Friday, March 12, 2010


Paul and I have horrific credit. Until a month ago, we had a large debt owed to my parents and three maxed-out credit cards. It's a sad fact that, when we were young (by which I mean a year ago and before), we had an emergency or two, and then proceeded to treat our credit cards like free money on our honeymoon. In case you haven't guessed, this is a stupid, stupid idea, and will land you at the mercy of the Card Services department of whatever institution is issuing you a line of credit. They are generally nice people, I've found, but I still really don't want to talk to them.
However, about six months ago, I discovered the Dave Ramsey plan. I knew the plan wouldn't work for us in it's original form, given that we were living, literally, right at our means. There was zero extra money, and the Dave Ramsey plan really needs a tiny bit of extra money to get it going. However, tax season was looming, and, with me paying estimated taxes and the fact that tax law has really never been nicer to poor folk like us, I knew we could expect a good chunk of change, which would serve as the catalyst for The Great Debt Payoff.
Happily, I was right. We were able to pay my parents all but $500 that we owed them, and they were gracious enough to cancel the rest. With the extra money that would have once gone toward paying my parents, we payed off our smallest credit card and closed the account (I, for the record, do not care that closing a card hurts your credit. There's very little that could damage my credit and make it worse than it already is). The next card is relatively small as well, under $1000. We should have it paid off within the next three months. Following that, we move on to our biggest debt, a maxed-out BoA MasterCard that has been looming over us since our honeymoon. It's due to be paid in full by next May.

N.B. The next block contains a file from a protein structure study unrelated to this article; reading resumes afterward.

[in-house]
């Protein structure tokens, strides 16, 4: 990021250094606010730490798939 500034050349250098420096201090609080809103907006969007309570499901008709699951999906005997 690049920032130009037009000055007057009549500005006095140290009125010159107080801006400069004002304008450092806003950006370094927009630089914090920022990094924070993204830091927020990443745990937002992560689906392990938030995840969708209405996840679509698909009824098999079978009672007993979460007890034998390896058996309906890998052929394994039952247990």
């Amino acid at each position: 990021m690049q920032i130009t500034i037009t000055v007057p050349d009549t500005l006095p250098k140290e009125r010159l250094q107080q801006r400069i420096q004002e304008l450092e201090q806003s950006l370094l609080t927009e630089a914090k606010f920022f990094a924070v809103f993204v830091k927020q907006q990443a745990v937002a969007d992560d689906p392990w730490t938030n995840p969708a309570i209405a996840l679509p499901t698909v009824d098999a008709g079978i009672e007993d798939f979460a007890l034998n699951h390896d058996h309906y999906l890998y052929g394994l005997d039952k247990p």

We are far from out of the woods, and I sincerely doubt that anyone will extend us credit for the next seven years, but I am taking comfort in the fact that we did something about our debt before we were buried beneath it, and that there is an end in sight.
The moral of this story, kids, is that credit cards are great for building up credit, which in turn is great for buying things like houses and cars. However, it's easy-peasy to see the plastic as free cash and just start throwing it around. Don't.

1 comment:

  1. I heard about financial peace university once I met my dh Rick. His parents managed to get out of a large amount of debt and are now living debt free thanks to the program. Before I met him I didn't really see anything wrong with charging things with my credit cards...until the bills started coming in. Thankfully my credit cards are paid off and we're working towards paying off our other debts. The feeling we get when we pay something off is much better than the that high you get from spending money you don't really have.

    Good luck! I hope the program works for you too! :)